"The Bear Made Me Buy It," confesses Joyce Gerardi Rinehart in
her book of the same title. Whether it's being lured by their
endearing faces, or intrigued by a compelling “Hugs for Sale”
advertisement, most readers have been mesmerized to buy "one more
Unofficially a Clifford Berryman 1902 political
cartoon started the mass promotion that propelled the teddy bear
into a national obsession. However, historian and author, Patricia
N. Schoonmaker in A Collector's History of the Teddy Bear concludes, "The success of the teddy bear was not so much due to
President Roosevelt, but to the uniqueness of the toy attributed to
soft and silky mohair and fully, jointed appendages."
From 1902 until 1906, the success of the teddy bear was mainly
promoted by word of mouth or through further Berryman cartoons where
the itty bitty bruin had become his trademark. The American demand
for teddy bears exploded into the “bear craze” with the advent of ad-bear-tising in 1906.
This is Bruin’s Day –The first known
advertisement for jointed plush bears
in a national American
Magazine – April 1906.
of Playthings Magazine/Linda Mullins]
Linda Mullins, internationally renowned historian and author reports
in her book, American Teddy Bear Encyclopedia, “Playthingsmagazine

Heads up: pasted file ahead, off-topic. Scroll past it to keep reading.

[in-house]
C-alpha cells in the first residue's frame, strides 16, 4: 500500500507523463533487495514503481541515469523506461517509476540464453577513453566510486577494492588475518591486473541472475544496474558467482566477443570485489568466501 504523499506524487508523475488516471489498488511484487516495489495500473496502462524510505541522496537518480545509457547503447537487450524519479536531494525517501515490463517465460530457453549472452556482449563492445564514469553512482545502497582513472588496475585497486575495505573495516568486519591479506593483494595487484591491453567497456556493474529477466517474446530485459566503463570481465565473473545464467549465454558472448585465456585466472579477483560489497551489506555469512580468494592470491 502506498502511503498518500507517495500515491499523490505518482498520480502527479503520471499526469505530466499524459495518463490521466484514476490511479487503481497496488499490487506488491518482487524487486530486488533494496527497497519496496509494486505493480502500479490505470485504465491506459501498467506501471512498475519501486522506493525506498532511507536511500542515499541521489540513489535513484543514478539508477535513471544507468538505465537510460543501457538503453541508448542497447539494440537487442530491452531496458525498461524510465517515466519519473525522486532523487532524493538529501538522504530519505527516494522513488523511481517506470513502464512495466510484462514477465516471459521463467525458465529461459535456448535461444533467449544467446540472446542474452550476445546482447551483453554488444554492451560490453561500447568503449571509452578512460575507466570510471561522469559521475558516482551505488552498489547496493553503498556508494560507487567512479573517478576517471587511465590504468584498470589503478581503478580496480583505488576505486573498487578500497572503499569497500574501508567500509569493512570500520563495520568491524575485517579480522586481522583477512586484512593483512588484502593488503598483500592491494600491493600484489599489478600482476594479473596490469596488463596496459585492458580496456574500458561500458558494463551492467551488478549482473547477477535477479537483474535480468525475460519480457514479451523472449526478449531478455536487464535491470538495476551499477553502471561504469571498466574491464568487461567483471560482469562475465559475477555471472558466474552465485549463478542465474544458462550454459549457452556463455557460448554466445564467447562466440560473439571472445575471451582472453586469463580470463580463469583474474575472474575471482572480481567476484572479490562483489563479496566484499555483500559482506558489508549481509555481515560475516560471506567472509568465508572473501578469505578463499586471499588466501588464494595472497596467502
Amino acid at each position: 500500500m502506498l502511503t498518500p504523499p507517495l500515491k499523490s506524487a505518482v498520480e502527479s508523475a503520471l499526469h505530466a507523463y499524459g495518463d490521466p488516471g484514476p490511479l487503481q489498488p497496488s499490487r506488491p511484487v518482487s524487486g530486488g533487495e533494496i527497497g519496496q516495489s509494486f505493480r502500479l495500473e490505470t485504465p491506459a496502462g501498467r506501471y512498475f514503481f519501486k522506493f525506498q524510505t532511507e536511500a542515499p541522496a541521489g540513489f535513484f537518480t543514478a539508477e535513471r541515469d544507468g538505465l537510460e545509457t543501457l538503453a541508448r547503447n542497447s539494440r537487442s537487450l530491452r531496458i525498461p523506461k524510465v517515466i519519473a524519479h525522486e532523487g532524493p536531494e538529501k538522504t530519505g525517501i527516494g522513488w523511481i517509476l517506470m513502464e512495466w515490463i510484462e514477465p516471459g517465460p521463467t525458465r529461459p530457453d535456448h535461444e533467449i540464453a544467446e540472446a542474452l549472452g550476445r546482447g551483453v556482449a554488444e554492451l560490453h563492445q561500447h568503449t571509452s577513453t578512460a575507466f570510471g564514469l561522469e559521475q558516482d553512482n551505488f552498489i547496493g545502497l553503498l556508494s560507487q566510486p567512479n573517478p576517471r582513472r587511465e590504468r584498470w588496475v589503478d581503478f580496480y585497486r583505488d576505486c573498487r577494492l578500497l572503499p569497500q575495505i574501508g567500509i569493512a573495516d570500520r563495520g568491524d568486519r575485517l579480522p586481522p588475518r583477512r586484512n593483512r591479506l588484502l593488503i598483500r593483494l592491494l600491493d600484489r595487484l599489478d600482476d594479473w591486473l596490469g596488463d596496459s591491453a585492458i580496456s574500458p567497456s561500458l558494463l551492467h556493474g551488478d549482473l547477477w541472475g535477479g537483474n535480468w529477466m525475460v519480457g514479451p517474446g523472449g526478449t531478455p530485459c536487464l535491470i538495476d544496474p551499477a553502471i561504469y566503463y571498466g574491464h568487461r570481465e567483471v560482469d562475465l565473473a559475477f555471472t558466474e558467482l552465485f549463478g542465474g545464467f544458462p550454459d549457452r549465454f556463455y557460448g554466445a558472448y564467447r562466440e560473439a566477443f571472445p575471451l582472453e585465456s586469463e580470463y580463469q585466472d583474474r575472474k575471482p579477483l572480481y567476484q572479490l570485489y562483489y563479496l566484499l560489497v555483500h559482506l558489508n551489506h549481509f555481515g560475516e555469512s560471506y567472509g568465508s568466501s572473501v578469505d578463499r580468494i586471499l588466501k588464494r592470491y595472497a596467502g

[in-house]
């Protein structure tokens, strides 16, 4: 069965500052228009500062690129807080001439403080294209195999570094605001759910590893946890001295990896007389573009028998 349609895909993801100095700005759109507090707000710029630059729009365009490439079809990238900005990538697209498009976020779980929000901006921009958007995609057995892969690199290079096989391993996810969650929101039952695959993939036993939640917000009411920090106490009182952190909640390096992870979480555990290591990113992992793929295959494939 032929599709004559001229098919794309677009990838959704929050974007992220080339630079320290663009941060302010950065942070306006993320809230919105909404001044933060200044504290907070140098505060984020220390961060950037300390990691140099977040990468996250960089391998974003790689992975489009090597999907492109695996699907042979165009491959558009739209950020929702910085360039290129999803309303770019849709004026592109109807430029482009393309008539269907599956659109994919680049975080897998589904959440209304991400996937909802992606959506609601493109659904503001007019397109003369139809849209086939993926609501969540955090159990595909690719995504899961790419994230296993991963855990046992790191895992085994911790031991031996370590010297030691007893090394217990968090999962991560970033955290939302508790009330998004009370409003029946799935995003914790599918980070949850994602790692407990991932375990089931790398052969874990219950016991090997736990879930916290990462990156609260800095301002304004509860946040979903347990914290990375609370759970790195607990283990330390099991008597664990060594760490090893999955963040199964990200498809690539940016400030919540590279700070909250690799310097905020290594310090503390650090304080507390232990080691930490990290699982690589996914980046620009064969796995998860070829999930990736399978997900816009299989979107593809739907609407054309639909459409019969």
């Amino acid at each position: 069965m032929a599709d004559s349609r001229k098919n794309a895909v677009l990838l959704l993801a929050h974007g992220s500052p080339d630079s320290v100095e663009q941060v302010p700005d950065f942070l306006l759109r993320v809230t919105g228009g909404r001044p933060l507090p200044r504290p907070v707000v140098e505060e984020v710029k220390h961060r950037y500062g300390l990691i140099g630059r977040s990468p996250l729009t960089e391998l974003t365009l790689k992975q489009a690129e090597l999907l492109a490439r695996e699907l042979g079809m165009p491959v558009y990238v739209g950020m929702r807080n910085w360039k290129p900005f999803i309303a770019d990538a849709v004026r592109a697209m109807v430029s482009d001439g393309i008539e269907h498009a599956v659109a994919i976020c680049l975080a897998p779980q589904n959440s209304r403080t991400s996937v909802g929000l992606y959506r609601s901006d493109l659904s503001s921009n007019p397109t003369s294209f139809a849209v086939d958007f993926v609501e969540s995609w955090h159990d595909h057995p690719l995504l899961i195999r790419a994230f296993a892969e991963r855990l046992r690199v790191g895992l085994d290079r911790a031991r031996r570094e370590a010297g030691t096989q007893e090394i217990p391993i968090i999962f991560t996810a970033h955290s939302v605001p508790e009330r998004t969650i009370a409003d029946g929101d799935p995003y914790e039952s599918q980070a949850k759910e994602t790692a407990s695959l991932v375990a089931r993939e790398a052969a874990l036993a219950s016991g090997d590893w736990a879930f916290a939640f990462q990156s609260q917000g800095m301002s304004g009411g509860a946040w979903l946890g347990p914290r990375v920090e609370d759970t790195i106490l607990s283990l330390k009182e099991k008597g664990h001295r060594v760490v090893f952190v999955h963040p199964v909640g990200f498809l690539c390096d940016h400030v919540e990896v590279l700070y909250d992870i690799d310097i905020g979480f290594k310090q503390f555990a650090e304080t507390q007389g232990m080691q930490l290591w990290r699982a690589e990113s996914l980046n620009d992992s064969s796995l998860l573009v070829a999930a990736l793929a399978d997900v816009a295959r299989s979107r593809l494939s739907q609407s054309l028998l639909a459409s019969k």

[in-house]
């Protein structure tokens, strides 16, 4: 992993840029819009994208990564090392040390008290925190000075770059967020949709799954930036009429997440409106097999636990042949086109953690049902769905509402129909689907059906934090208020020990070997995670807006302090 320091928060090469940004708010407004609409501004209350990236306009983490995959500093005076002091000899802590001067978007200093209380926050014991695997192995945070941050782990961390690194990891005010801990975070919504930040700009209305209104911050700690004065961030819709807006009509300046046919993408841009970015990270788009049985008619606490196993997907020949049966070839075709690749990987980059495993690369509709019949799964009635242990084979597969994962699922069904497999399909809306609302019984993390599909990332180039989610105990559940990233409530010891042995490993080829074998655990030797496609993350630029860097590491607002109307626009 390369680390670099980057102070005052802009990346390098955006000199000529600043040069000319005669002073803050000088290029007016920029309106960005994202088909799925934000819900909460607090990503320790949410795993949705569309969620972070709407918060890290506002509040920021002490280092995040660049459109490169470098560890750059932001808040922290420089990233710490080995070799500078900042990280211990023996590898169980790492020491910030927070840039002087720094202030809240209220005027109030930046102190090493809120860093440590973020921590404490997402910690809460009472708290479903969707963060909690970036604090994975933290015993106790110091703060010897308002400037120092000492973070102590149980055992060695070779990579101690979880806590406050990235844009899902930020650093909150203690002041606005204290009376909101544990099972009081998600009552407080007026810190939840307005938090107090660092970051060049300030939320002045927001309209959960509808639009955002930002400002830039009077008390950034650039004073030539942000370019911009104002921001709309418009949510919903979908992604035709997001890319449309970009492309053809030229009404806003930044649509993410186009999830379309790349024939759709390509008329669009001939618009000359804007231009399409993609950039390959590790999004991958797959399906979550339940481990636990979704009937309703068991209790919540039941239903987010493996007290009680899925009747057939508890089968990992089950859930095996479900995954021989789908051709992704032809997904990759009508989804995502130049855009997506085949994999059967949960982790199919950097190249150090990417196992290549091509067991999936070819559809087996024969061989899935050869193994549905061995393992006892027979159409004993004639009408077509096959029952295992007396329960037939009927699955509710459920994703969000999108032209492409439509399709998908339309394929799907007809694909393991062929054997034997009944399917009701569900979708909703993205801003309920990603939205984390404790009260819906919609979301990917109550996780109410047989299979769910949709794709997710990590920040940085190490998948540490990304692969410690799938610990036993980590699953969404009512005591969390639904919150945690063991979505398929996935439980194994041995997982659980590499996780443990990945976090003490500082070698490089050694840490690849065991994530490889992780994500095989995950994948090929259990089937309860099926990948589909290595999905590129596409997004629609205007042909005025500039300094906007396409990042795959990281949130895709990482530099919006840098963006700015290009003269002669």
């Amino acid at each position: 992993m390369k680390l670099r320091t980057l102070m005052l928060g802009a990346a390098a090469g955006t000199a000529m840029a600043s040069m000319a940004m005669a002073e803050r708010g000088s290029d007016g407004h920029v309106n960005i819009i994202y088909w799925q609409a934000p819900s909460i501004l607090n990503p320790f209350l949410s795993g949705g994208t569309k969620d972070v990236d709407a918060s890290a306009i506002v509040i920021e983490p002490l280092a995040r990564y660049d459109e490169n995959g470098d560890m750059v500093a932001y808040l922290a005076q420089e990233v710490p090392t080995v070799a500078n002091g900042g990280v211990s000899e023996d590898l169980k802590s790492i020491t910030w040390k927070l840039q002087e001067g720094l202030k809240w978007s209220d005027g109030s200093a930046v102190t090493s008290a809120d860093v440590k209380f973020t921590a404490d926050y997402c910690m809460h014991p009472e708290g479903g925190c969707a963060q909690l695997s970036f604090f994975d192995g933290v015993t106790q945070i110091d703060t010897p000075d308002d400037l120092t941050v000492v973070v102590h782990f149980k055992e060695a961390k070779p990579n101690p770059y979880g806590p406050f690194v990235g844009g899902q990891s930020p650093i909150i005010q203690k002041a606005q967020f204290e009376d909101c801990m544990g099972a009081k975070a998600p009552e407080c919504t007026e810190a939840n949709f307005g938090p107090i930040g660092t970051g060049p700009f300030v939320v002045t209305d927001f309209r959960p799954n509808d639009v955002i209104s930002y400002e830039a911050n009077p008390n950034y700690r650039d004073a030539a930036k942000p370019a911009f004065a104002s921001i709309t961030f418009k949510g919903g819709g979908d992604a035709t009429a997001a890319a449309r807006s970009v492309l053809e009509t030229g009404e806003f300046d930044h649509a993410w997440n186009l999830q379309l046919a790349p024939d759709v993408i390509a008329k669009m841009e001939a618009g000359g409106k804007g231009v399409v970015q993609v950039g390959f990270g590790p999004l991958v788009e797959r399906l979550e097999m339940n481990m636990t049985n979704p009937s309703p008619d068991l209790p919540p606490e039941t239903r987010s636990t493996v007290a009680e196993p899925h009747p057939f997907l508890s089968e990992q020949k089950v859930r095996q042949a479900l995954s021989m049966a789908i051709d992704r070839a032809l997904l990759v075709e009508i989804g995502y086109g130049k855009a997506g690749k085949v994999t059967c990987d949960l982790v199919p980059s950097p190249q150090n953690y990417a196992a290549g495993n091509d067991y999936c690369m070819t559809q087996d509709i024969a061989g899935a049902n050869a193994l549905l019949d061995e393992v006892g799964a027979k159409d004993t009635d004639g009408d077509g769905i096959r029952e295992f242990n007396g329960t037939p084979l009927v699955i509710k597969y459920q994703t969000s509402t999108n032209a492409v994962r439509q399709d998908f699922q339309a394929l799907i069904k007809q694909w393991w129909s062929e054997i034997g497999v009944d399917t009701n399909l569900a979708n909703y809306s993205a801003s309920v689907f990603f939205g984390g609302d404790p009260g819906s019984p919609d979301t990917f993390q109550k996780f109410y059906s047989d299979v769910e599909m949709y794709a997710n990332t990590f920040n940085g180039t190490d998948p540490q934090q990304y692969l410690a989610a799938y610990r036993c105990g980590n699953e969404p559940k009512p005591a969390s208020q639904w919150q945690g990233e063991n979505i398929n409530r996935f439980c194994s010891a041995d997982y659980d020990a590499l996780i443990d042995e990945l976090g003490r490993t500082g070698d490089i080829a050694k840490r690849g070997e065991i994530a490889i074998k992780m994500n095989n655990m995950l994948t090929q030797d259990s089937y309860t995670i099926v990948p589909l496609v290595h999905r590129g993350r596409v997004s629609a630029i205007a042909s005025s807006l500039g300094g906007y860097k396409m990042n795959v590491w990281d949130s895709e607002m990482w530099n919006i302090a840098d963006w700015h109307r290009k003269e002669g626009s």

(April, 1906) published the first known national advertisement for
American teddy bears.” Baker and Bigler Co. (New York) presented an
ad, picturing a jointed teddy bear. The headline read “This is
Teddy’s Bears Ad – E. I. Horsman advertisement ran in
Playthings Magazine, September 1906 issue. The first time
plush bears were called Teddy’s Bears. [Courtesy
of Playthings Magazine/Linda Mullins]
Soon other magazines began to carry teddy bear ads. Mullins noted:
"Many of the American manufacturers would state that the quality of
their bears were equal to the imported, referring to their German
counterparts." Comparison advertising was alive and well.
Schoonmaker and Mullins books display an array of ad-bear-tisements
during the years 1906-1908. The ads promoted talking, growling,
sleeping, tumbling, mechanical, performing, buttons in the ear,
harmless play fellows and bears on wheels for purchase.